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Illinois awarded $1 million grant to pilot person-centered supportive services program

The Illinois Department on Aging today announced the U.S. Department of Health and Human Services, through the Administration for Community Living, has awarded the State of Illinois a $1 million grant. Through the grant, the Department will develop and pilot test person-centered supportive services that meet the needs of persons living with or those at risk of developing Alzheimer’s disease and related dementia, and their caregivers. The program will be developed and run by the Illinois Department on Aging, Division of Older American Services.

Evidence-based services offered through this program to aid in the cognitive preservation of persons with Alzheimer’s and dementia include:

  • Care Management services;
  • Art therapy workshops;
  • Music therapy;
  • Exercise classes;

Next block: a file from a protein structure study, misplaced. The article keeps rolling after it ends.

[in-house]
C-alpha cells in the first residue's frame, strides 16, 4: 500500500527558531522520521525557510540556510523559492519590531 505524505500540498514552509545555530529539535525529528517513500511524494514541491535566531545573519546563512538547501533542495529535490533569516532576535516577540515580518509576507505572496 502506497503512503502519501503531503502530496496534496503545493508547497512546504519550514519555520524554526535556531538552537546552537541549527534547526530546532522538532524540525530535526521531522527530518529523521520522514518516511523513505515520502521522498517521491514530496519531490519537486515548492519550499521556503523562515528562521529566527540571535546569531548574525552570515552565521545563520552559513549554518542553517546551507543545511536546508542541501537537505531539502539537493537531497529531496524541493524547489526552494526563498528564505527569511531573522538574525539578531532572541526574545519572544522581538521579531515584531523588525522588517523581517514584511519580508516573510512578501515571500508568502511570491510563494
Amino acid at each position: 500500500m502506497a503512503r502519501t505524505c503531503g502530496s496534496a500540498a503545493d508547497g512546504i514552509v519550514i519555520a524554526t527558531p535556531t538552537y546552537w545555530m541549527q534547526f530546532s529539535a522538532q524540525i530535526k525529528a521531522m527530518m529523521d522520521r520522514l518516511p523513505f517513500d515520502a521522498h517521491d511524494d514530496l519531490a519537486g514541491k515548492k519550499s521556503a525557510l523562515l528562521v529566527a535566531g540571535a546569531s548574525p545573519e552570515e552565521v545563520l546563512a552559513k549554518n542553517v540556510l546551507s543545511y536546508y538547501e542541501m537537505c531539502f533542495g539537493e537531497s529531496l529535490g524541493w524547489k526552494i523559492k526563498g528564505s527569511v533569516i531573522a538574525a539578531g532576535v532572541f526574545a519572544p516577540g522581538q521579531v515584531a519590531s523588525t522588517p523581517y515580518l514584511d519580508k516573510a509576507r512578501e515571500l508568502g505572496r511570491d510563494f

• Storytelling therapy; and
  • Other evidence-based programs such as Savvy Caregiver

Alzheimer’s is widely recognized as the most common form of dementia and is an indiscriminate disease that affects 5.2 million Illinoisans over age 65; as our aging population increases, so will instances of cognitive decline.

 

IDoA Director, Jean Bohnhoff, is excited at the potential of launching this new program: “This funding allows the Department to do more to help stimulate and preserve cognitive functions in older adults experiencing cognitive decline, allowing them the opportunity to safely live in their homes and communities and providing important aid to their caregivers and loved ones.”

 

The Department on Aging (IDoA) will work over the next several months with partners at the Southern Illinois University (SIU) Center for Alzheimer’s Disease and Related Disorders, the Alzheimer’s Association and the Coalition of Limited English-Speaking Elderly (CLESE) to oversee these programs; services will be offered at various locations throughout the state.